Old Fashioned Bread
Over the past few months, my family has posted several pictures on the Internet, of a very simple, homemade bread that I’ve been experimenting with. I’ve now had around 300 requests for the recipe, so here goes.
There are only 4 basic ingredients; it takes 5 minutes to mix, and then, 15 to 18 hours later, it’s 5 minutes to get it into the oven. And it smells good! Quantities can be doubled, tripled, or quadrupled, depending on how much bread you want.
2 cups unbleached flour, or 1 cup of unbleached, and 1 cup of whole wheat.
I just tried 1/3 rye flour, and it’s great. (photo) But you won’t get quite as much rise when you add whole wheat or rye. A small handful of flax seeds add texture.
I have an uncle and a cousin who grow Kamut; an ancient grain that is significantly higher in nutritive value than modern grains. I’m going to be getting some from them in a couple of months. Hint for Meritha: If I don’t get a grain mill for Father’s Day, I suppose I’ll have to use the coffee grinder.
1 teaspoon of traditional yeast
1 teaspoon of salt
1 1/3 cups of water, more or less.
Mix the dry ingredients and add most of the water. I mix it with a spatula – it’s less messy than using your hands, but if you like to feel the dough, go for it – and check to see if you get a dough that just barely sticks to the spatula. If it’s too dry, you’ll need to add a little water; too wet and you add a little flour. I keep flour and cornmeal in shaker bottles.
Then I put a plate over the bowl and let it sit for 15 to 18 hours.
The idea is that the yeasts do much of the work of digesting the gluten, and releasing the minerals and vitamins. I got the idea from watching a four-part series called Cooked, on Netflix. It’s well worth watching.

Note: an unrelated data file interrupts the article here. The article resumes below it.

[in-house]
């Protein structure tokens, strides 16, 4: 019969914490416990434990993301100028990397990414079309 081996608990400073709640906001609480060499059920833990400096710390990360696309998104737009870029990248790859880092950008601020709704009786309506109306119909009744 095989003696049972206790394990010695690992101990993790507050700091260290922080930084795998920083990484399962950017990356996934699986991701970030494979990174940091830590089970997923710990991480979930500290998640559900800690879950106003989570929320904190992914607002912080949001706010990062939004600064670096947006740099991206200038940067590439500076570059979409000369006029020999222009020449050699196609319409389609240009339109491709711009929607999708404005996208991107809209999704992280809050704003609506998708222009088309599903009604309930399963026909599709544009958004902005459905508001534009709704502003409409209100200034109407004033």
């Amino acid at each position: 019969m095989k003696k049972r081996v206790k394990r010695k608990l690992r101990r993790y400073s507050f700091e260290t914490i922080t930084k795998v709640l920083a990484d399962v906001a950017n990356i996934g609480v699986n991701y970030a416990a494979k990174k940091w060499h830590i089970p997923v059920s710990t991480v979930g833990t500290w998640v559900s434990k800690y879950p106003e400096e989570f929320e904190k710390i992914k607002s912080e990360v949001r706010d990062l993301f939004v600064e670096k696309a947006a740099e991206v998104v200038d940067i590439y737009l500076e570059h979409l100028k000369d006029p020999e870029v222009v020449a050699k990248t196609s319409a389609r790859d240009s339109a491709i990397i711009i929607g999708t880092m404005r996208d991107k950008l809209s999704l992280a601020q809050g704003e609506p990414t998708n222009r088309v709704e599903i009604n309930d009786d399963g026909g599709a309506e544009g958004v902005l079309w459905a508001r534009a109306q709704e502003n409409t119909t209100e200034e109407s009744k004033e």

**My general philosophy is: “What’s the worst that could happen?” If it’s skydiving, the parachute might not open. No thanks. But if the bread is inedible, I just throw out $1 worth of ingredients and 10 minutes time; try to figure out what went wrong, and start again. If you get this just right on the first try, you’re probably lying. But seriously, that’s the secret. If you’re afraid of a failure, or a few, you’ll never create something that’s really yours. The recipe is meant for you to make it yours.
So, 18 hours later, again using the spatula, I poke it down, (kneading I suppose, but easier). I check it for stickiness and sprinkle and mix flour or water, as needed. You don’t want it to stick to your baking dish. Using the spatula, and sprinkling a bit of flour, I form it into kind of a ball and roll it into my baking dish, which I’ve had in a slightly warmed oven.
Leave it in the turned-off oven: then, 30 to 60 minutes later, and leaving it in the oven, I turn the oven on to 400°, set the timer to 55 minutes, (you’ll adjust this depending on how moist you like your bread) and let it bake, covered with foil or a lid.
**For the basic 2 or 3 cups of flour recipe, I bake it in a heavy, 6” diameter, non-stick aluminum pot, or a 3 X 7 X 3 inch deep rectangular ceramic dish. I wipe the interior with olive oil and then coat it lightly with the cornmeal. It gives a nice crust.
For larger quantities I use a deep, cast-iron pan. In the summer I use the barbecue and set the pan up on bricks to avoid burning the bottom. It’s also a great way to bake Cornbread / Johnny cake, or pies.
To the bread recipe I sometimes add flax seed, or a mixed cereal, or whatever seems like it might add good taste and texture. Adjust the water and flour accordingly.
Brush cream or oil or butter the top, and bake it uncovered for another 15 minutes.